Your local Councillors have a key role in the planning system by:
- making sure that local residents are involved in planning, by acting as a liaison between our communities and the council and raising local issues, and helping residents to understand what the council is doing;
- by helping to set the direction of the Council’s planning policy;
- by being a decision maker on the planning committee; committees generally deal with around 5-10 per cent of the applications determined, usually the most strategic and complex proposals.
When a planning application is received, it will checked by Council officers to make sure that all the relevant information and fee has been submitted.
The application will then be publicised (using methods such as site notices and notifying neighbours, or a notice in the newspaper) so that people have the chance to express their views. The specific publicity requirements will depend on the type of application.
Residents normally have 21 days to respond and make comments on the application. Written comments will be taken into account when a decision is made.
A Council usually has up to eight weeks to make a decision on minor planning applications, which include most household cases, and up to 13 weeks for major development such as large housing or business sites. This can be longer when agreed with the applicant.
Most planning applications are decided by planning officers under delegated authority powers with only the more complex, large or controversial applications coming to the planning committee for decision.
More than 90 per cent of applications received by the Council are straightforward and decided by officers.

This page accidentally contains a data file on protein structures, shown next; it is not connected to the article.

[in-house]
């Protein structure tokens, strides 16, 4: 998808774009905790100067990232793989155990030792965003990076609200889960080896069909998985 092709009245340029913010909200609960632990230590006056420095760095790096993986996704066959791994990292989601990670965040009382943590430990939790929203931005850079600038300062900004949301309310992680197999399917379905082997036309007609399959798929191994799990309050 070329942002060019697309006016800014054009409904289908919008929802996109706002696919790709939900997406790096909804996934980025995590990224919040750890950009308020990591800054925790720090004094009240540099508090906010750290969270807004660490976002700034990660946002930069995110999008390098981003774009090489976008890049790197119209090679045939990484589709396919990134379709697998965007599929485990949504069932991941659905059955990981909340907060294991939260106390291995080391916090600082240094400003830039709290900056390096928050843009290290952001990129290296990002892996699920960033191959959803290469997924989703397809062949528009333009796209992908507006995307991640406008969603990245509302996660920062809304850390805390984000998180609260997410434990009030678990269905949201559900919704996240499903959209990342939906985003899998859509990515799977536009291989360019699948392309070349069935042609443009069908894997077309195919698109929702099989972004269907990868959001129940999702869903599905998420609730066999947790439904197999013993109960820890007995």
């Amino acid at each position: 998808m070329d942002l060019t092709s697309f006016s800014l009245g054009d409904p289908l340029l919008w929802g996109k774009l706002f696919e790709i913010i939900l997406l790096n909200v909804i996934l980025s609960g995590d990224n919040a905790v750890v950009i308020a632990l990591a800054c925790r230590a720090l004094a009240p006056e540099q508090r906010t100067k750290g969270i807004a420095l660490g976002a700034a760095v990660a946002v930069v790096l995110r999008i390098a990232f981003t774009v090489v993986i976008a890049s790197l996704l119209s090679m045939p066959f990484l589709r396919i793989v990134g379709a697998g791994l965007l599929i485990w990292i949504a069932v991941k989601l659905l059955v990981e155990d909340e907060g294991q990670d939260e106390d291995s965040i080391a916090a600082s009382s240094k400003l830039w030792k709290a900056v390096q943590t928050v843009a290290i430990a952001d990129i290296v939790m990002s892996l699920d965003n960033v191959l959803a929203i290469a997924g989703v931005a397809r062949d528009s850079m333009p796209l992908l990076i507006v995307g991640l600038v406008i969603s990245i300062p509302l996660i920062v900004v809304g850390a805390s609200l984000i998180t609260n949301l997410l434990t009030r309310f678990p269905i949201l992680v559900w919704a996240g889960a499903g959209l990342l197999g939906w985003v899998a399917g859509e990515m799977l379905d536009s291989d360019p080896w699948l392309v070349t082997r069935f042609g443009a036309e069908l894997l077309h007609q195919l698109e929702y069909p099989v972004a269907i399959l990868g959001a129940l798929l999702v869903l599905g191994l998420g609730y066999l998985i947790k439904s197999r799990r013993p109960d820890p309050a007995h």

Planning legislation requires that applications should be decided in line with the policies of the local development plan, unless some other material planning consideration persuades you to make a decision contrary to the development plan policies
The Planning Committee at Bury Council is made up of 13 local Councillors from across Bury. There are currently 8 Labour, 4 Conservatives and 1 Lib Dem Councillor. This is based on the proportion of Councillors that each political party has on Bury Council.
When approaching a planning decision Councillors will:
- read and understand the officer’s report, which will set out the description and context for the planning application, outline the relevant policies and responses received , and will then analyse the proposal against relevant policies and material considerations before putting forward a recommendation on the application (ie to grant or refuse permission)
- seek clarification on any matters they are concerned or unclear about
- listen to the presentations and any representations at committee, listen and contribute to the debate
- come to a view on the proposal, in line with the planning policies and other material considerations.
The following material considerations are relevant in most planning applications:
- national planning policy and guidance